We never did because we are not night owls, but we saw the posters and figured he was doing okay.

He wasn’t.

Now he seems to be— how do they say it in the addiction business?— searching for his personal bottom. I see him on the outskirts of Puerto with the rest of the Usual Suspects, bumming tourists as they come out of the bank, offering to carry groceries, begging. Sometimes he has no shirt or shoes, sometimes he is so dirty you can tell he hasn’t bathed in a week or more.

One day he hit me up for money and I told him I wasn’t going to give him anything.

“You know me, though,” he says.

“I know you, Franklin, but what I’m looking at is the drugs, not you.”

“Come on, I jus’ want a little somethin’ to eat.”

“If you weren’t into drugs, you’d have enough money to eat. All I”d be doing is giving it to your dealer.”

“My daughter, she need to go to the doctor.”

“I’ll tell you something. I had a kid that was an addict, and I finally said No to him. You are not even in my family, so imagine how easy it is for me to say No to you. I am not giving you anything as long as you are out here on the street using. Go home to your family. Get clean.”

I haven’t spoken to him since. Sometimes he sings to me as I pass by. “I love you, Lady, yes I do….”

It hurts to write off a kid I’ve known since he was little, but as long as he’s working the long con there is no way I’m going to rise for the bait. Little good it will do, I suppose; the tourists come and go every week and there will always be someone who takes pity, thinking the kid is destitute, a mendigo. He’s not. He is an addict.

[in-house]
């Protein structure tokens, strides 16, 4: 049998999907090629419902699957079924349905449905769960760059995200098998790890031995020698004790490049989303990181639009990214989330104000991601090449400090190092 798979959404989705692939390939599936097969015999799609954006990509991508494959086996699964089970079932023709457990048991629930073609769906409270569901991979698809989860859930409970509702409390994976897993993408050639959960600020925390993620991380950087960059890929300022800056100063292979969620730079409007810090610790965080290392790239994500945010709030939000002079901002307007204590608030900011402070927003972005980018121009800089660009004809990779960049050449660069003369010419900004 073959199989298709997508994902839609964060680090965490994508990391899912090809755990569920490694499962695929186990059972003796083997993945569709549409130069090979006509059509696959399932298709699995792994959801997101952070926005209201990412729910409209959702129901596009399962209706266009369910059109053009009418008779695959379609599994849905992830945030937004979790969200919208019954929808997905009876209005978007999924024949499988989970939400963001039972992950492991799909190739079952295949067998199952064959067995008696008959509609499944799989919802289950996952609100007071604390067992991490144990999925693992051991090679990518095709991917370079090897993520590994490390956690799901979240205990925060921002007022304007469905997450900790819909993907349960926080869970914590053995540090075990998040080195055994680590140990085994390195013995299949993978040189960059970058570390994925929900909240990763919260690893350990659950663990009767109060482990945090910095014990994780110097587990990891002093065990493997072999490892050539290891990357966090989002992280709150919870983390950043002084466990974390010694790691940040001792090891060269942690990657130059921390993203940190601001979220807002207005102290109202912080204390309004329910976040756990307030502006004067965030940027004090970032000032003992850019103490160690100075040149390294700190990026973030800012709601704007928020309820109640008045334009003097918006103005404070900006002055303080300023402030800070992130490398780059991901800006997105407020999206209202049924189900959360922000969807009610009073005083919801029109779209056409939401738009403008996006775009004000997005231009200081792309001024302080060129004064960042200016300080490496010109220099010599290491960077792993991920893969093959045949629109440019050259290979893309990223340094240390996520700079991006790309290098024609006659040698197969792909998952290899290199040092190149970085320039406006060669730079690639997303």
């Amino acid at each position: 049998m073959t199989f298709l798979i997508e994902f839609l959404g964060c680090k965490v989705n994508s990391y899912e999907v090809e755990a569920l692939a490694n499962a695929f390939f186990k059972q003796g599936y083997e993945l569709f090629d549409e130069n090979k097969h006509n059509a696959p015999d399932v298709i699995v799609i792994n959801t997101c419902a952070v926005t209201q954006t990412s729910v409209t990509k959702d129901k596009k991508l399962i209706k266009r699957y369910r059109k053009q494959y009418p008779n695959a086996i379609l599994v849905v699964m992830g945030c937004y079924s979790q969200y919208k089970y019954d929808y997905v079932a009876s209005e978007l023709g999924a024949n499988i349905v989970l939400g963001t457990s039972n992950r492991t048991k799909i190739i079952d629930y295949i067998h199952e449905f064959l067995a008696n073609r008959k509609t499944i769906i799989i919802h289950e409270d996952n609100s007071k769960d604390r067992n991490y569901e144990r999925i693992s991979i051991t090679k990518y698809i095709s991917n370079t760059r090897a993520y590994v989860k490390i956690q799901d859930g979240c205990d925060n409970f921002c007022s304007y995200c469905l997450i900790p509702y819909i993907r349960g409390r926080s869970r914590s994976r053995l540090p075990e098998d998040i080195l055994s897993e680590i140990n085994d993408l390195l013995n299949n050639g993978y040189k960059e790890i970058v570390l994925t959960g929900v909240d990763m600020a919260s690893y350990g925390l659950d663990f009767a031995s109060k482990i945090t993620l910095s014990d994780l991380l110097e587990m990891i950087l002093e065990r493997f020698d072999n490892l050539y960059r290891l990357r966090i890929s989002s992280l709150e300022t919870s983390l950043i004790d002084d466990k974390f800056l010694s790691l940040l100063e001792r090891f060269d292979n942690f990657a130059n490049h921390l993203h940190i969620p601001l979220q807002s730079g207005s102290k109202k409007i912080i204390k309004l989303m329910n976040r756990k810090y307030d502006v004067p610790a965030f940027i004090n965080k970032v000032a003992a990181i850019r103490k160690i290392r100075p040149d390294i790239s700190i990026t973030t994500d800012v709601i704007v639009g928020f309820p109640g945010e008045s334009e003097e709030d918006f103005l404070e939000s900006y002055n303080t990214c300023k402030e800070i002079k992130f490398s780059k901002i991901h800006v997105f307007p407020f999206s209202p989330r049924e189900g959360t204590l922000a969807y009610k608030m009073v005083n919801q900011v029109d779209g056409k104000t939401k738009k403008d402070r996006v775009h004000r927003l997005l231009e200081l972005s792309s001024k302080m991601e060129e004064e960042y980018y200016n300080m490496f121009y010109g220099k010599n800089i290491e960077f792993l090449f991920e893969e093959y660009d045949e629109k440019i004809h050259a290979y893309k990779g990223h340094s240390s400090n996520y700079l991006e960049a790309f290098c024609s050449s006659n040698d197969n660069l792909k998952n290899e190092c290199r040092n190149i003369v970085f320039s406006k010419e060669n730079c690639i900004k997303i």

My family’s story ended well, everyone healthy and clean. I only hope Franklin survives long enough to get straight.

Magical Realism, or Gabito Meets the Mexican Mafia

According to my dictionary, magical realism is a literary genre or style associated especially with Latin America that incorporates fantastic or mythical elements into otherwise realistic fiction.

After this week, I would venture to say this definition is largely a North American attempt to grasp events as they naturally occur in Latin American countries. Authors may simply be writing about actual events and readers refuse to  believe it isn’t a fantabulation.  In other words, it’s just what went down. Take for instance, the case of two accused Mexican drug dealers currently being held in Costa Rica.